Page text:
Manitoba woman who lives with lymphedema frustrated with treatment options
Published Wednesday, July 5, 2017 6:04PM CST
Last Updated Wednesday, July 5, 2017 11:13PM CST
A Roblin, Man. woman who lives with a chronic and debilitating disease is feeling frustrated after plans to go for surgery in the U.S. had to be called off.
Linda Paterson Hansen was diagnosed with lymphedema 17 years ago after undergoing 29 radiation treatments for cancer.
The disease has caused major swelling in Paterson Hansen's left leg.
While there is no cure, treatment options are available.
Paterson Hansen only recently heard about surgery at the Mayo Clinic during a medical appointment in Dauphin.
She said she was scheduled to undergo a surgery known as the Charles procedure on July 3 at the Mayo Clinic in Rochester, Minnesota.
"The only door that has opened to me is the Mayo Clinic," said Paterson Hansen. "For years I just sat and laid on my back in hospital."
"I was sick and I was down."
Paterson Hansen, who said she arranged for the surgery and trip on her own after years of visiting doctors and surgeons in Manitoba, was disappointed when the Mayo Clinic informed her Manitoba Health wouldn't cover a portion of medical costs for the procedure.
A letter she got from Manitoba Health explained it's because not all treatment options in Canada have been accessed.
"I need help for my leg," Paterson Hansen said. "People want to know what happened to my leg."
A provincial spokesperson said Manitoba Health, Seniors and Active Living may cover the costs of out-of-country care but only if all available Canadian medical resources have been exhausted.
Manitoba Health said patients shouldn't arrange for medical appointments themselves until a doctor's referral request has been approved. If there's no prior approval, people may be held responsible for any costs incurred.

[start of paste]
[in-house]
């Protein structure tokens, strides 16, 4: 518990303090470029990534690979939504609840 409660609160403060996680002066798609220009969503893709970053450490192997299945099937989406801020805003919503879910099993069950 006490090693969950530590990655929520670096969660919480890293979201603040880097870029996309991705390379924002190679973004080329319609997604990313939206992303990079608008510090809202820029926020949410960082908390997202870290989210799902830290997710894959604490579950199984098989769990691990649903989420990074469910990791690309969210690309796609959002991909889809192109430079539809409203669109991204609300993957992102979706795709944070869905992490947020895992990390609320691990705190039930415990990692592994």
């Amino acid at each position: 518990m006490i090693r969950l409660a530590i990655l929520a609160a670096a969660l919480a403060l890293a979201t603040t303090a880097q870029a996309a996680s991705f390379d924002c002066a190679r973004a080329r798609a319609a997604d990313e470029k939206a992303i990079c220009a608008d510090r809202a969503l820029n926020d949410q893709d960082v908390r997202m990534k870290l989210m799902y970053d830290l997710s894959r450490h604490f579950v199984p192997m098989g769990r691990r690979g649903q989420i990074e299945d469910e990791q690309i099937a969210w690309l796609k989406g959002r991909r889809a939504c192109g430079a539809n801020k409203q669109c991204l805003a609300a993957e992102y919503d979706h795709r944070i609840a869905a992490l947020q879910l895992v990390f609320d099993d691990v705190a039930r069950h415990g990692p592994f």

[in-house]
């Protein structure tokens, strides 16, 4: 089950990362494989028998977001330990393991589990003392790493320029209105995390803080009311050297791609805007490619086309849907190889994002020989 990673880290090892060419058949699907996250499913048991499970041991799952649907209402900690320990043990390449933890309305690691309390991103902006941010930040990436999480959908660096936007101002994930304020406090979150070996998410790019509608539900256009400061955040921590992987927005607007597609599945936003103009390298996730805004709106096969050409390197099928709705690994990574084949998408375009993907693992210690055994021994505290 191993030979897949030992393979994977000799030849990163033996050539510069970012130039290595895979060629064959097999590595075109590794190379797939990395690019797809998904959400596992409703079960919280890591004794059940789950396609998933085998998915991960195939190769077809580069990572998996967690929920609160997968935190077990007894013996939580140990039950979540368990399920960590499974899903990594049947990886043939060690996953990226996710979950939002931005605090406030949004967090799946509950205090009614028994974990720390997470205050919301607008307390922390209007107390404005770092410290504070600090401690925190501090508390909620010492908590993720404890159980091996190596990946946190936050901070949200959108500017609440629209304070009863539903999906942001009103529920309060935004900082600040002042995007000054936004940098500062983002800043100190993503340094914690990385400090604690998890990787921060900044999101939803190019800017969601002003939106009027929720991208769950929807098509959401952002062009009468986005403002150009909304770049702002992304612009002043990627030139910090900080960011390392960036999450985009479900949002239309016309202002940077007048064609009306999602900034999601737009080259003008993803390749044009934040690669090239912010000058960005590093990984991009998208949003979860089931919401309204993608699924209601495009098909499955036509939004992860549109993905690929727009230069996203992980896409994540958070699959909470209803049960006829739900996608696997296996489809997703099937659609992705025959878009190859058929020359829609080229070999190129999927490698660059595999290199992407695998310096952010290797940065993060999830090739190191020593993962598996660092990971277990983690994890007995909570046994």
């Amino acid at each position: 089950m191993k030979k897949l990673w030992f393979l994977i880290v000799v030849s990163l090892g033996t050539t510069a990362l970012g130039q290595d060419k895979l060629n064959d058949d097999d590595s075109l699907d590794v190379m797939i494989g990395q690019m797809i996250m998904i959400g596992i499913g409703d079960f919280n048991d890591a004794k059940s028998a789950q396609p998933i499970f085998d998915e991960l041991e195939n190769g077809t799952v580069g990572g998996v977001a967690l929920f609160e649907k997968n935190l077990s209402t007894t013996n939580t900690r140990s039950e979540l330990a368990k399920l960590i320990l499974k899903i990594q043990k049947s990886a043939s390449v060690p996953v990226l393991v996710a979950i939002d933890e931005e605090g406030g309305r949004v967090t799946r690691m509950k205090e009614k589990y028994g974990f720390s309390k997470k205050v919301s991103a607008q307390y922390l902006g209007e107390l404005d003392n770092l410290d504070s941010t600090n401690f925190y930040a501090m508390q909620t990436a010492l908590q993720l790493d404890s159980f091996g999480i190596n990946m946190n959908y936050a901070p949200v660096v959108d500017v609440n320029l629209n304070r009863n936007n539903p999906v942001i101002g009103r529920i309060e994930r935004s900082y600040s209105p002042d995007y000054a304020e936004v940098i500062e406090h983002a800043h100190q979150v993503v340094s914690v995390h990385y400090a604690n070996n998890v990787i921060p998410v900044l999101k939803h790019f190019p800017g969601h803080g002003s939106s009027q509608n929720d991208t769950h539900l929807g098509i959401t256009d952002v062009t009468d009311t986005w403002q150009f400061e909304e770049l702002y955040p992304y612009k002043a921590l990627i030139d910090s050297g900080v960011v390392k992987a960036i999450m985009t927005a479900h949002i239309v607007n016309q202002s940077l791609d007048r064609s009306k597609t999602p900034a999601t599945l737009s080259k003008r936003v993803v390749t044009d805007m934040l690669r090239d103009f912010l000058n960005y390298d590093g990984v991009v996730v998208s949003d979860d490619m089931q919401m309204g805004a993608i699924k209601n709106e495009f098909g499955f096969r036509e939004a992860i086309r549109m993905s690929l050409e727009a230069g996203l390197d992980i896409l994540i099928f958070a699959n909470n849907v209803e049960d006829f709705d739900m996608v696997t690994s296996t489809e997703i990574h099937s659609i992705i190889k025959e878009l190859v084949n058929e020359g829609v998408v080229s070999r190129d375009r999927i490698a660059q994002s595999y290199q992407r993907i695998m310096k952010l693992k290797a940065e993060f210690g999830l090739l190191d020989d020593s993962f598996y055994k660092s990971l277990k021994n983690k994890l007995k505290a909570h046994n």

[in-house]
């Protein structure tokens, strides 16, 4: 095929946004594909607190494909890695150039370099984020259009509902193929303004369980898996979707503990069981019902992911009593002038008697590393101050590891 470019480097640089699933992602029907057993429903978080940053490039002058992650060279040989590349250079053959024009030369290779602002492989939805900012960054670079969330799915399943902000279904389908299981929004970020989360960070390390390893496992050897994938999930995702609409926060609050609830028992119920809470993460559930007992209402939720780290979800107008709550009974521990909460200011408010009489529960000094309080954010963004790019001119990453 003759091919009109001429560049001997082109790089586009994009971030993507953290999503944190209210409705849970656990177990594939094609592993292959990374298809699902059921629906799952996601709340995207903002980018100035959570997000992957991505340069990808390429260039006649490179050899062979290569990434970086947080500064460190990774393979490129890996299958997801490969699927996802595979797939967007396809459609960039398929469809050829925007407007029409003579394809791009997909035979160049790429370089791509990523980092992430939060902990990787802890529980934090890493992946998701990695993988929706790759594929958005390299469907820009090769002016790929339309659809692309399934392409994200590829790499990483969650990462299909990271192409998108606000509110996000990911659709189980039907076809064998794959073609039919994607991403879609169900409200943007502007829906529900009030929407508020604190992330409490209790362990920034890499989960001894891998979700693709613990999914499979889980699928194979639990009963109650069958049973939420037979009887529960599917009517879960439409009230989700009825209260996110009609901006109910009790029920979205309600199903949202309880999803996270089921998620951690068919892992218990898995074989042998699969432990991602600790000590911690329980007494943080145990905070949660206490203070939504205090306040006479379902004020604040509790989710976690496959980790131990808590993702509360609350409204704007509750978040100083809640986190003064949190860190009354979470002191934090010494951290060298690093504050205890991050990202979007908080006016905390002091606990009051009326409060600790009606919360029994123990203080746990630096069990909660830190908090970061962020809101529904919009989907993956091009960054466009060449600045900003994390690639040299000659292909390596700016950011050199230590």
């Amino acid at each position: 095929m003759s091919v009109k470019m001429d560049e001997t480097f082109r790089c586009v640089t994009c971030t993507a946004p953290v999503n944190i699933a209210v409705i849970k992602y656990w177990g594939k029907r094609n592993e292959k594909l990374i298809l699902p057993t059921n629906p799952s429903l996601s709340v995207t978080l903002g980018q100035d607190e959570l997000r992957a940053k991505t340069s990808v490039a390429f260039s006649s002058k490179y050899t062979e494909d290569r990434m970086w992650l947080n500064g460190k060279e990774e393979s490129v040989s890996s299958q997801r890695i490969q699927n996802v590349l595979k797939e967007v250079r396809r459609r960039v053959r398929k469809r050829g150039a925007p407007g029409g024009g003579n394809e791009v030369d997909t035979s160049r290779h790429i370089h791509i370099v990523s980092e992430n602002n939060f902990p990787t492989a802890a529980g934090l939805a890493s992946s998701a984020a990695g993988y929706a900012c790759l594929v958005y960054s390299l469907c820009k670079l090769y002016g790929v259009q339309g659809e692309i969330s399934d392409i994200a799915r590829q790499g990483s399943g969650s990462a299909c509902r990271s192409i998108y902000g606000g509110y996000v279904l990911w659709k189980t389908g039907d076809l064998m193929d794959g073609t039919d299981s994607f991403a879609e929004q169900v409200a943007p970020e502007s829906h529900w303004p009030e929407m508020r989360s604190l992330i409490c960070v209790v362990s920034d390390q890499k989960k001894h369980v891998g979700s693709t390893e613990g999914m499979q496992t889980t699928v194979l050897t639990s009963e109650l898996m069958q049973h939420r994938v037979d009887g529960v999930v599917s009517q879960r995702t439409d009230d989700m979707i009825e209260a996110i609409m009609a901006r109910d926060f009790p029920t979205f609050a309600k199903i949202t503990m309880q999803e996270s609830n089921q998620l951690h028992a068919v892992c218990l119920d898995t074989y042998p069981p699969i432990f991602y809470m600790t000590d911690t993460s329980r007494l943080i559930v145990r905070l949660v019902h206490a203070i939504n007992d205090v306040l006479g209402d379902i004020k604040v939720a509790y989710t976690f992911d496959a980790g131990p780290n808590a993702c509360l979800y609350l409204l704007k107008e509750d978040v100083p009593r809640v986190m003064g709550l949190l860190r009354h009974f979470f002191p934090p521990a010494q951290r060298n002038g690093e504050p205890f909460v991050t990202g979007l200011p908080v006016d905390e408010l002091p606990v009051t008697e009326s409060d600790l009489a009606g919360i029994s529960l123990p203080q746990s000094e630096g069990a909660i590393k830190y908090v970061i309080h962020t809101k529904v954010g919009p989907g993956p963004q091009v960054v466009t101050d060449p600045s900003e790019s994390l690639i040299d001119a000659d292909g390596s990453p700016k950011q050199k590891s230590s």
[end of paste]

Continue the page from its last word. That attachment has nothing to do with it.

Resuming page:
Paterson Hansen feels like she had no other choice.
After 17 years in and out of hospitals and clinics, she said no treatment has worked for her leg and decided to take matters into her own hands.
Paterson Hansen said she can afford to pay a portion of the $100,000 for the procedure but not the entire bill.
After she found out the cost of care at the Mayo Clinic wouldn't be covered, Paterson Hansen drove to Winnipeg last Friday to speak with health officials directly.
She was given contact information for a vascular surgeon in Quebec.
Paterson Hansen wishes there were more effective treatment options available.
She said she has been given a compression boot and wrapping for her leg but it doesn't work.
Susan Stratford, president of the Lymphedema Association of Manitoba, said accessing therapy can be costly because the service isn't covered in Manitoba.
"There are very limited treatment options in Manitoba," said Stratford. "It's a challenging condition."
The Winnipeg Regional Health Authority has a provincially mandated program to support lymphedema treatment in patients living with or recovering from breast cancer, but patients with other forms of cancer are not insured in Manitoba and have to be treated outside of the WRHA.
There are two types of lymphedema: primary and secondary.
Some people are born with primary lymphedema while secondary lymphedema, what Paterson Hansen lives with, is most commonly caused by the treatment of some cancers.
Paterson Hansen hopes the surgeon she's been referred to in Quebec can help.